UBC Theses and Dissertations

UBC Theses Logo

UBC Theses and Dissertations

The District of Chilliwack : a case study in the political process of decision making Munn, Enid Lucille


Understanding how government's plan, make decisions and implement policy programmes is of vital concern to the planners who are expected to intervene in society's complex problems and formulate solutions that can be implement ed. A recent model examines political decision making processes and isolates four factors which influence decision outcomes: 1) the roles played by actors in the issue; 2) the nature of the decision making environment; 3) the characteristics of the issue; and 4) the type of planning and intervention strategies used. The model was used as a framework for examining a decision making episode in the District of Chilliwack, which centered around the issue of community growth in an area that had been circumscribed by the Agricultural Land Reserves. The model hypothesized that comprehensive, classical planning methods, which are goal-oriented and focus on long-term horizons, are likely to be rejected in decision making processes. This was confirmed in the Chilliwack case, along with the hypotheses that a proposal for change that is ideologically controversial, inflexible, and difficult to predict in its consequences, will likely be rejected. The fact that the Chilliwack plan was easy to programme and had a limited scope of costs and benefits could not overcome its drawbacks, therefore, these hypotheses were not upheld in the case study. The model's framework provided a useful means of examining and understanding why the particular outcome of the case study occurred. It clarified the inappropriatness of methods and means used by the Chilliwack decision makers and planners in attempting to achieve their goals. Consequently, the study points out that planners need new approaches, skills and knowledge in order to achieve socially acceptable and workable solutions to complex societal problems.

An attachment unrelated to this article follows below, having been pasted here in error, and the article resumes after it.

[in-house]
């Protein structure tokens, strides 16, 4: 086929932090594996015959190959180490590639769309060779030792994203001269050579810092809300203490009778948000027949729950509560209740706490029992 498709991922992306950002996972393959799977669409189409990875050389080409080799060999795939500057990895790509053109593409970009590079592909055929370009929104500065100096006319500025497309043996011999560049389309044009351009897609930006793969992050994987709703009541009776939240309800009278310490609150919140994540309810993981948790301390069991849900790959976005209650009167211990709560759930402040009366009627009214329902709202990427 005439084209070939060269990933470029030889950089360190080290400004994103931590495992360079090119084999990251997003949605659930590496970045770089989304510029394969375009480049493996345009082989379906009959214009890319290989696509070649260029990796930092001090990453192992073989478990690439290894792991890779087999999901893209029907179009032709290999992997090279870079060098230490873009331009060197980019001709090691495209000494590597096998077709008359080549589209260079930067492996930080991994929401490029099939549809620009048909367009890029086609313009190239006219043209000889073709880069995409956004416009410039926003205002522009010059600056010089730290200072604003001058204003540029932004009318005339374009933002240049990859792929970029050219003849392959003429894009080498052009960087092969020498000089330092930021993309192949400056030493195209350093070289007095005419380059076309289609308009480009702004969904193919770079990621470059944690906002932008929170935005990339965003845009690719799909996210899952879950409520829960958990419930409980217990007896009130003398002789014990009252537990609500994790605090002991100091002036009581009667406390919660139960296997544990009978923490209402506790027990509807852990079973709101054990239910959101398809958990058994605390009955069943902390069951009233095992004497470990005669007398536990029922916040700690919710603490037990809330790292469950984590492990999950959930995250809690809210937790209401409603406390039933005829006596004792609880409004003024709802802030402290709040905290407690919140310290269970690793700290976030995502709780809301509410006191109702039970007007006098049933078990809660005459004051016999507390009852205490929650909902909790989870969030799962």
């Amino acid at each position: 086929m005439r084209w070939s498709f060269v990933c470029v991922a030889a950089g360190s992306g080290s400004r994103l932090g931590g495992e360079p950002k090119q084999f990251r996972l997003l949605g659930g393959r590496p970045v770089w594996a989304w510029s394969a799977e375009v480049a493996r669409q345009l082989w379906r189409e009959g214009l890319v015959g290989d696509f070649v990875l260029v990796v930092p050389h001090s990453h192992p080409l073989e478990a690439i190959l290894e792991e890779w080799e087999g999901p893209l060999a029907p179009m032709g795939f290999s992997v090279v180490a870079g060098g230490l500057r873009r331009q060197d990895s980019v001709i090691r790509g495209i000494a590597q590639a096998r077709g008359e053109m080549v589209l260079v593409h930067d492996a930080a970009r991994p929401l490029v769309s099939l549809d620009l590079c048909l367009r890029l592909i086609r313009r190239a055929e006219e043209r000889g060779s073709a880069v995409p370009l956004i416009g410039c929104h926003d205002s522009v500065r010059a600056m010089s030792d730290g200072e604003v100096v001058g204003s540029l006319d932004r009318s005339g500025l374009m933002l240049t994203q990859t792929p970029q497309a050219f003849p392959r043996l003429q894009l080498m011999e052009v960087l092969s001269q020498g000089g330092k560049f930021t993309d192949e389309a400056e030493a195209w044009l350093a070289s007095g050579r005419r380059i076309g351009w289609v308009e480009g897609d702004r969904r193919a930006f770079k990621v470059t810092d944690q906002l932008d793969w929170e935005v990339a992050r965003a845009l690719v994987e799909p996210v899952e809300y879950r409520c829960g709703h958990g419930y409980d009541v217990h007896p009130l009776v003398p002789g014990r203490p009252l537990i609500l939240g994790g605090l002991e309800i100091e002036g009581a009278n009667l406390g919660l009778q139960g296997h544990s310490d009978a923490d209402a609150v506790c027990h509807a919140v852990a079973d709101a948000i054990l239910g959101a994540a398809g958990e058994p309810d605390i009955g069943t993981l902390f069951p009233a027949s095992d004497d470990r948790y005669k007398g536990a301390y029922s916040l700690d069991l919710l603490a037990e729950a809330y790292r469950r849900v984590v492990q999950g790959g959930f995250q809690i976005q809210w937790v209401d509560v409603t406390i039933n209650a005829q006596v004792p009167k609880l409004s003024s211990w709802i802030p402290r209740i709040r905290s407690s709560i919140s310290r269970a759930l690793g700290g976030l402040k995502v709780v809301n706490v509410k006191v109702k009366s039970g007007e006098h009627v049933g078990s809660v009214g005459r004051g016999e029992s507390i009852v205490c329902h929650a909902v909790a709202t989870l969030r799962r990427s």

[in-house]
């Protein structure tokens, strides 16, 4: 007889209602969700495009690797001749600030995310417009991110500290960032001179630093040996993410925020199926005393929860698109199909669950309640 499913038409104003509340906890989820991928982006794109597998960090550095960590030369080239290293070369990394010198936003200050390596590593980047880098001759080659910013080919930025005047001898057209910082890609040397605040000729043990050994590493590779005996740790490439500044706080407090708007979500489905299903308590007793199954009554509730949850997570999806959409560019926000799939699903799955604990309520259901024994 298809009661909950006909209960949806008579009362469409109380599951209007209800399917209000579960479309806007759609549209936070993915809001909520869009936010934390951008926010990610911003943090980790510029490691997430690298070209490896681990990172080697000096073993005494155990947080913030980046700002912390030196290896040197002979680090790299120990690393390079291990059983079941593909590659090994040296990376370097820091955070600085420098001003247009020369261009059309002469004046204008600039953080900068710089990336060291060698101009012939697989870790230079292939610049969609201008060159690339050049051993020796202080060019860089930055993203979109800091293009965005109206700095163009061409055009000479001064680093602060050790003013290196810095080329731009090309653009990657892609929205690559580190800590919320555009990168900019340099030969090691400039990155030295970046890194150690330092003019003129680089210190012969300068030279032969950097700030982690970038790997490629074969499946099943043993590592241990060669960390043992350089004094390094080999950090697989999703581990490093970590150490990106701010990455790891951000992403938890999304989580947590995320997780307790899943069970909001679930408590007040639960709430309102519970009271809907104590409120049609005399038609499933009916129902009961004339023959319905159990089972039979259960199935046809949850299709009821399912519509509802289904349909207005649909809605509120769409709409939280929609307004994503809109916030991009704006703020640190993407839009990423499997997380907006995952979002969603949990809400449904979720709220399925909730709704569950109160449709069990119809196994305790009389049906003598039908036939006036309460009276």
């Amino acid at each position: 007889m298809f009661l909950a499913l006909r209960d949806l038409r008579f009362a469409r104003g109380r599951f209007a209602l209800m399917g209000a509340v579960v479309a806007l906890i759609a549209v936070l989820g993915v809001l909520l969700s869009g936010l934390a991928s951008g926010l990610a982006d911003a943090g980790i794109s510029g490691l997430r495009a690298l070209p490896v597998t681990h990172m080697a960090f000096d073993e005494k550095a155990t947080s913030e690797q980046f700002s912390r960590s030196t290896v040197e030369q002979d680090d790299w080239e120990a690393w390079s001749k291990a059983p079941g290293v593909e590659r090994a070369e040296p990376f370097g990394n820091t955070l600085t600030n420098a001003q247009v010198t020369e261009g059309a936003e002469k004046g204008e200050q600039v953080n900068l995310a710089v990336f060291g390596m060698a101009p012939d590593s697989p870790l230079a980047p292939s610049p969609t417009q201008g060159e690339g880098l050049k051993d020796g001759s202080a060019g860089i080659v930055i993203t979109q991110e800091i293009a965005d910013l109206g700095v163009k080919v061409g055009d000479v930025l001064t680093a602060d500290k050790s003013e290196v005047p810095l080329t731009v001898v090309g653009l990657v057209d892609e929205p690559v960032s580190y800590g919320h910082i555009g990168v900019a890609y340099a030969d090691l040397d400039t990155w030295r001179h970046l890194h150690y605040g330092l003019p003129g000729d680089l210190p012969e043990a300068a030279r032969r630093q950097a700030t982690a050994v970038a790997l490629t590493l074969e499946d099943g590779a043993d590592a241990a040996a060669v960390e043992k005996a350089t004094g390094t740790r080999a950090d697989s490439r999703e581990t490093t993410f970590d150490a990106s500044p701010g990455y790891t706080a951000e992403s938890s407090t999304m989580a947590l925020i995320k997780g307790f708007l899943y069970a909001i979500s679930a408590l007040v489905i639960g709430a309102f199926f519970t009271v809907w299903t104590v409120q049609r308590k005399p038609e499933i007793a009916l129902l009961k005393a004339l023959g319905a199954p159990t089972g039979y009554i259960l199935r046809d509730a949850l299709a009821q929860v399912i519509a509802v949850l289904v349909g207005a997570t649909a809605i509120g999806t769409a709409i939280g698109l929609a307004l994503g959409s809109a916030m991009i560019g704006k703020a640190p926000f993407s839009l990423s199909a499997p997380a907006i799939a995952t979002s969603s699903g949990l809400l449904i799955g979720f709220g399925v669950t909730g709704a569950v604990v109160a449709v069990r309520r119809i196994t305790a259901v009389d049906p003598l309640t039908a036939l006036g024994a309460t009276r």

Item Media

Item Citations and Data


For non-commercial purposes only, such as research, private study and education. Additional conditions apply, see Terms of Use https://open.library.ubc.ca/terms_of_use.